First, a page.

1. I can see both sides of the issue, but I lean towards the earlier comment because when the state or Feds dole out funds for folks to rebuild that’s my money confiscated from me in the form of taxes meanwhile I cant afford to go on vacation, buy a new vehicle or fix my old ones. So someone who more than likely has more money than me gets to use my money to rebuild to possibly have it happen again and use my money again.

        1. Where are people supposed to live? The same question comes up after every disaster from people who aren’t familiar with the affected area – earthquakes, hurricanes, tornadoes, ice storms. No place is “safe” from everything. It just becomes a way of life.

        2. We moved out here because LA and Orange county are full, and as a young family it was our only viable option to have a single-family home.

          Don’t worry, I have fire insurance so I won’t be mooching your tax dollars if we burn up.

          1. Read your message- totally understand why you would live there. I would too if I could. So beautiful up there. I hope your family is safe, first and foremost, and that the fire bypasses all of the homes. God bless!!!

        3. Ted- Money from FEMA is in the form of a low interest LOAN, which needs to repaid, not a gift so stop being jealous of people who lost everything. They didn’t take away your vacation.

        4. You have no clue about the area this fire is burning in. 20,500 acres and only one house has been lost. Just because you’re jealous that you live in a concrete jungle, doesn’t mean everybody wants to do the same. Some people would rather see nature than concrete. And no, it doesn’t cost you a dime.

    2. I’m not sure what you think the area as a whole is. The fire started lower in the foothills which are more level flat areas not in forest areas. I live in Cherry Valley in a senior mobile home park where the fire started. I certainly don’t live in the dense mountains.

    1. I’m on here looking for the same information. As of yesterday the fire was bearing down on the Oak Glen Conservation Camp which is just east of Oak Glen proper.

    2. I got an email from them yesterday saying that all their weekend activities have been cancelled due to the fire being on an adjacent hill.

  2. Because you can. Just like building a house on the gulf coast of hurricanes, or Florida swamp lands ready for more hurricanes, or tornado alley…… accepting the fear and living your dream is what life’s about. I wouldn’t want to live in a city where people are pressed on each other and spreading Covid like mad.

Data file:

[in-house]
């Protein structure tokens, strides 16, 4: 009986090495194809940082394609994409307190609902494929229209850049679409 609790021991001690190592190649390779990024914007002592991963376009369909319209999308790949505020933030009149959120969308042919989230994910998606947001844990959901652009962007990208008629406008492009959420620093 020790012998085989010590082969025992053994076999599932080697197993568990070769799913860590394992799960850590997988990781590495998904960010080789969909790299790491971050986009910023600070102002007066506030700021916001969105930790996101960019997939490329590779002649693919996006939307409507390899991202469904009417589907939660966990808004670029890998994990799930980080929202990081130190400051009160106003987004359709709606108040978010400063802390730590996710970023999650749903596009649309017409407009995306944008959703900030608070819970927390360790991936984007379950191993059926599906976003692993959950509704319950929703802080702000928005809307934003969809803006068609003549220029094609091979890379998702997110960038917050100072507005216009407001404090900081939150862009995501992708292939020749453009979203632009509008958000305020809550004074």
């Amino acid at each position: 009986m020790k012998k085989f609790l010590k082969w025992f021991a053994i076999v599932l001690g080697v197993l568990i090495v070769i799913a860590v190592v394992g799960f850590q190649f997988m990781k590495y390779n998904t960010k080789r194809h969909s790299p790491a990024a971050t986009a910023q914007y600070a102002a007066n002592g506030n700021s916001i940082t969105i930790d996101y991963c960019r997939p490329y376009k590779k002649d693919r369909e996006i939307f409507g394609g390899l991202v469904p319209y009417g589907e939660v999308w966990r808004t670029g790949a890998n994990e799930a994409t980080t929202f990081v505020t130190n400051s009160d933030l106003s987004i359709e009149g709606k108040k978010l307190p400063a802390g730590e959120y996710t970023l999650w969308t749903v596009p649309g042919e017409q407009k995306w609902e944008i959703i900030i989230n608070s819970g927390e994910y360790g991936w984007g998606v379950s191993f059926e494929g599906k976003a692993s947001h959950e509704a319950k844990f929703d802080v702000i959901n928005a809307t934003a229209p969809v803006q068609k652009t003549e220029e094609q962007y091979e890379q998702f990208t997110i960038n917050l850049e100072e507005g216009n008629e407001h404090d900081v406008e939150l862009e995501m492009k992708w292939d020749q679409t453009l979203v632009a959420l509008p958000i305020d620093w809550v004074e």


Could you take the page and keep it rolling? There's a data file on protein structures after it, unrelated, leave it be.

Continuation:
It’s a choice, and so is asking silly questions.

    1. First of all – The houses are not in that remote of an area. They are not in the mountains, but lower, flatter foothills of a valley.
      Second of all – Fires are not a disaster that happens in the same areas every year. (Unlike people who live along rivers and have their house flood every year). This area has not burned in what, over 50 years?
      Third of all – I and others around me pay a fire fee tax directly to the state of California every year for the purpose of fighting fires. I also pay additional fees on our insurance because of living in a possible fire zone.
      So Ted – your tax dollars, just like mine, go to help the emergency response units to protect us all should we have a problem. You are not paying to rebuild my home – I pay my insurance to that.

    1. From KTLA today:

      “The Apple Fire burning in the San Bernardino Mountains north of Beaumont was sparked by a vehicle malfunction, authorities announced Monday.

      “Cal Fire investigators determined that a diesel-vehicle emitting burning carbon from the exhaust system malfunctioned, igniting the massive inferno Friday evening. That conclusion was drawn from multiple independent witnesses, as well as corroborating physical evidence, according to a statement from the Riverside County Fire Department.”